Stephen House and Paul Lawrie recognised in Queen's Birthday Honours
Scotland's top police officer has been knighted in the Queen's Birthday Honours.
Stephen House, the chief constable of Police Scotland, is recognised for services to law and order.
Aberdeen-born golfer Paul Lawrie, who won the Open Championship in 1999, receives an OBE for his voluntary service to golf.
Edinburgh Festival director Jonathon Mills is also knighted, and comic book writer Mark Millar receives an MBE.
A total of 103 people in Scotland are recognised for their achievements in the Birthday Honours - the highest number since 2003.
Justice Secretary Kenny MacAskill said the knighthood for Mr House recognised the "outstanding contribution" he had made to policing in Scotland.
Prior to taking on the job of chief constable at the new national force, which came into existence on 1 April, Mr House headed up Strathclyde Police.
Edinburgh International Festival director Mr Mills said he was "very, very grateful and honoured" to have been knighted.
The 50-year-old, who was born in Sydney, is able to receive the honour as he is a citizen of both Australia and the UK - thanks to his Scottish grandfather.
Mr Mills said he was particularly pleased to have been honoured this year "given that it is the 60th anniversary of the Queen's Coronation, and she has been the patron of the festival since its inception".
He said: "I'm delighted, with that association it feels all the more special."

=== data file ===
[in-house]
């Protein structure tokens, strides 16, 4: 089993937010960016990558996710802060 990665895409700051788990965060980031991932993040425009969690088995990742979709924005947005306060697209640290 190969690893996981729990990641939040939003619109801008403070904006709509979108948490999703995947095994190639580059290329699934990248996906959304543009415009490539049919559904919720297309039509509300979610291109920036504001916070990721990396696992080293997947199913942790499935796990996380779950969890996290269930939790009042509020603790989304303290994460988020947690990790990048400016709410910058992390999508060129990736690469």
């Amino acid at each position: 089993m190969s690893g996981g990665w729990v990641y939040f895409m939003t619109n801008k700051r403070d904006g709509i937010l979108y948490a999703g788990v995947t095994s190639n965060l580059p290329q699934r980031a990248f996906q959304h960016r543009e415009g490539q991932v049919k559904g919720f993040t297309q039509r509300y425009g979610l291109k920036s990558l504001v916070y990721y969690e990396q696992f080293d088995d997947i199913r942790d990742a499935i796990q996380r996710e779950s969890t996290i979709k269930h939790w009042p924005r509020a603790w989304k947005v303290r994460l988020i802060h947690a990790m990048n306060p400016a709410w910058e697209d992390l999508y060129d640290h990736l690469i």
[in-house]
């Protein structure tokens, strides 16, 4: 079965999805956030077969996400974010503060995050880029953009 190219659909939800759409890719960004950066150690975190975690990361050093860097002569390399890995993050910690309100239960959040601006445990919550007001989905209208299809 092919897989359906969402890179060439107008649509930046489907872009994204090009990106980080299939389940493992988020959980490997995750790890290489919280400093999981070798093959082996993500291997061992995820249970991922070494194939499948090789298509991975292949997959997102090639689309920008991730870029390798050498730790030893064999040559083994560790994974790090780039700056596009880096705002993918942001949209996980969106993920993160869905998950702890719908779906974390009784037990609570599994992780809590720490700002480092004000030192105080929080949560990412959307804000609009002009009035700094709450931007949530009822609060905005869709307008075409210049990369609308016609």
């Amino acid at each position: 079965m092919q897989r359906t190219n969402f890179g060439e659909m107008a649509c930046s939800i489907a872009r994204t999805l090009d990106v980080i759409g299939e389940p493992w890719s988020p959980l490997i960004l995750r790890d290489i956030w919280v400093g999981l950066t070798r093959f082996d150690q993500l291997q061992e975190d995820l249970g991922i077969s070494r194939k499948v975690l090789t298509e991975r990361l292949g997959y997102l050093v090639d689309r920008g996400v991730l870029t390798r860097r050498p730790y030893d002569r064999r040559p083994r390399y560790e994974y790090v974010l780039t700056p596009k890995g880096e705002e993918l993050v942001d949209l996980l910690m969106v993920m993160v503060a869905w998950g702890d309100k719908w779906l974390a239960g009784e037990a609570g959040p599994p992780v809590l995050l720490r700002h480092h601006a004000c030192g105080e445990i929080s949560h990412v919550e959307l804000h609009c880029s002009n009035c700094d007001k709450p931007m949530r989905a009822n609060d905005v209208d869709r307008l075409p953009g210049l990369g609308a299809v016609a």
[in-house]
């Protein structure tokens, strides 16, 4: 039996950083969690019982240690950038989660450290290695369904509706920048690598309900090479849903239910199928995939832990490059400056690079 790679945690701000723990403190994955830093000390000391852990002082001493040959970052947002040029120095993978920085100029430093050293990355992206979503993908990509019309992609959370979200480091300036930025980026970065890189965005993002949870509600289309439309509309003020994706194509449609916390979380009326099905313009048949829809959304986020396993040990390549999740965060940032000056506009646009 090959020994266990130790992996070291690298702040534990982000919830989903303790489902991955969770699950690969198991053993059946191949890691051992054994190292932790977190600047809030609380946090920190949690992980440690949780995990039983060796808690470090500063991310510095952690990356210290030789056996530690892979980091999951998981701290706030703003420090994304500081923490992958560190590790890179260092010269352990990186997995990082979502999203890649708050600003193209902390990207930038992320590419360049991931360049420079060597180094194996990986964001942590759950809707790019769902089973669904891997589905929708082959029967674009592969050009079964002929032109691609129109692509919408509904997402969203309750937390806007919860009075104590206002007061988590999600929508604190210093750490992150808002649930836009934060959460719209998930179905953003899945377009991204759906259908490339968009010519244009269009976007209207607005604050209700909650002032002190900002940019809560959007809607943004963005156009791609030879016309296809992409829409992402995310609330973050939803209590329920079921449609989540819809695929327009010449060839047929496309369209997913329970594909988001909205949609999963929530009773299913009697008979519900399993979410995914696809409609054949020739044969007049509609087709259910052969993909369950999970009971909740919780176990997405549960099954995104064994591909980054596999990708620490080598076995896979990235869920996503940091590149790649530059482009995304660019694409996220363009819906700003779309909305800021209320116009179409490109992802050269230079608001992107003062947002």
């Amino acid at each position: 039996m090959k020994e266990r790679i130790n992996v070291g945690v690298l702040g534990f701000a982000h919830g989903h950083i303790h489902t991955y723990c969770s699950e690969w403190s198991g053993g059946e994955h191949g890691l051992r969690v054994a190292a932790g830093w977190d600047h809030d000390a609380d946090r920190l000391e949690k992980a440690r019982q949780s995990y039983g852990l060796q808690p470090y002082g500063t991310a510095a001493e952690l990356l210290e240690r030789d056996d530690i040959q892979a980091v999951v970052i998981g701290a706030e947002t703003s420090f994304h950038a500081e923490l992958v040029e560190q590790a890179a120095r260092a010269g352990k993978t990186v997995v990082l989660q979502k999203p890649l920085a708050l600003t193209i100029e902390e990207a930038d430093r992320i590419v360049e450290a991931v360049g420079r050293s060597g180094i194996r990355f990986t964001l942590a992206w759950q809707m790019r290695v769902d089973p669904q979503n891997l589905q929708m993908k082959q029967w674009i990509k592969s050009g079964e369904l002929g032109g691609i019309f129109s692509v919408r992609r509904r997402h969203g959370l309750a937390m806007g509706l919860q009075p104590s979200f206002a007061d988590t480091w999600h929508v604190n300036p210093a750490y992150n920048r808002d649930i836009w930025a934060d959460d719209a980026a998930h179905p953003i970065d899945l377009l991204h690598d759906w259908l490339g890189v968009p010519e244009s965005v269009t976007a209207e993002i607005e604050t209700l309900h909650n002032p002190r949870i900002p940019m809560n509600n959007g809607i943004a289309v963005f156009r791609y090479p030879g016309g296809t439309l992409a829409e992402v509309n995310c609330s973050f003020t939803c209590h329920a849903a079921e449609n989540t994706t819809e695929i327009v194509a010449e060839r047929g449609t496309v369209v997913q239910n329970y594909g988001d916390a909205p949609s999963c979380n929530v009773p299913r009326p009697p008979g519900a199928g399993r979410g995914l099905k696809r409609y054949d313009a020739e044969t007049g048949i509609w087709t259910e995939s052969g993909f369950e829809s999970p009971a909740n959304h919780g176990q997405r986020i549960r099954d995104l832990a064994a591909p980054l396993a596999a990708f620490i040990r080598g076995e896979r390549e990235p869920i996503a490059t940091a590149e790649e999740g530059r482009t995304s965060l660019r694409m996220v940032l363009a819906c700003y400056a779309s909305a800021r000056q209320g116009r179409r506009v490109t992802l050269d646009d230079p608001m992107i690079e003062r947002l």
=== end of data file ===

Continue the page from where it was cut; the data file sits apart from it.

Mr Mills, who took on the role in 2006, will step down after next year's festival.
Coatbridge-born comic book writer and film producer Mark Millar receives an MBE for his services to literature and drama.
He is credited with revamping the X-Men series and bringing Captain America into the 21st century before going on to create the Wanted series and Kick Ass, both of which were turned into films.
Well-known microbiologist Prof Hugh Pennington is another prominent figure honoured.
The Emeritus Professor of Bacteriology at Aberdeen University receives a CBE for his services to microbiology and food hygiene.
John Carnochan, the former head of the police National Violence Reduction Unit, gets an OBE for his services to community safety.
A number of politicians are also honoured for their work, with former Liberal Democrat leader Sir Menzies Campbell awarded the Order of the Companions of Honour.
The North East Fife MP had a career as an advocate before entering the House of Commons in 1987, and was also a successful sprinter, competing in the 1964 Olympics in Tokyo.
Former Scottish Conservative leader David McLetchie, who has been a member of the Scottish Parliament since it was established in 1999, is honoured with a CBE.
Mr McLetchie resigned as Tory leader in 2005 after controversy over his taxi expense claims.
Another politician who is being recognised is Alison McInnes, a Liberal Democrat MSP for North East Scotland, who was first elected to Holyrood six years ago.
Prior to that she served as a councillor for 15 years and is now honoured with an OBE for public and political services in the Aberdeenshire area.
The Queen's Birthday Honours also reward ordinary Scots for the good work they do in their local communities.
James Gauld receives an MBE for services to the Strathallan Highland Games, while Jeanie Glass, the chief executive of the Glasgow Old People's Welfare Association, gets the same honour for her services to the community.
Irene Hogg, the general manager of the Loanhead After School Club, is another to receive an MBE - for her services to children and families in the Midlothian community.
Donald Macleod, the coxswain of the Barra lifeboat, gets an MBE in recognition of his voluntary work with the Royal National Lifeboat Institution, contributing to maritime safety in the Outer Hebrides.
The same honour goes to Michael Ward, curator of the Grampian Transport Museum, for his services to tourism and cultural heritage in Aberdeenshire.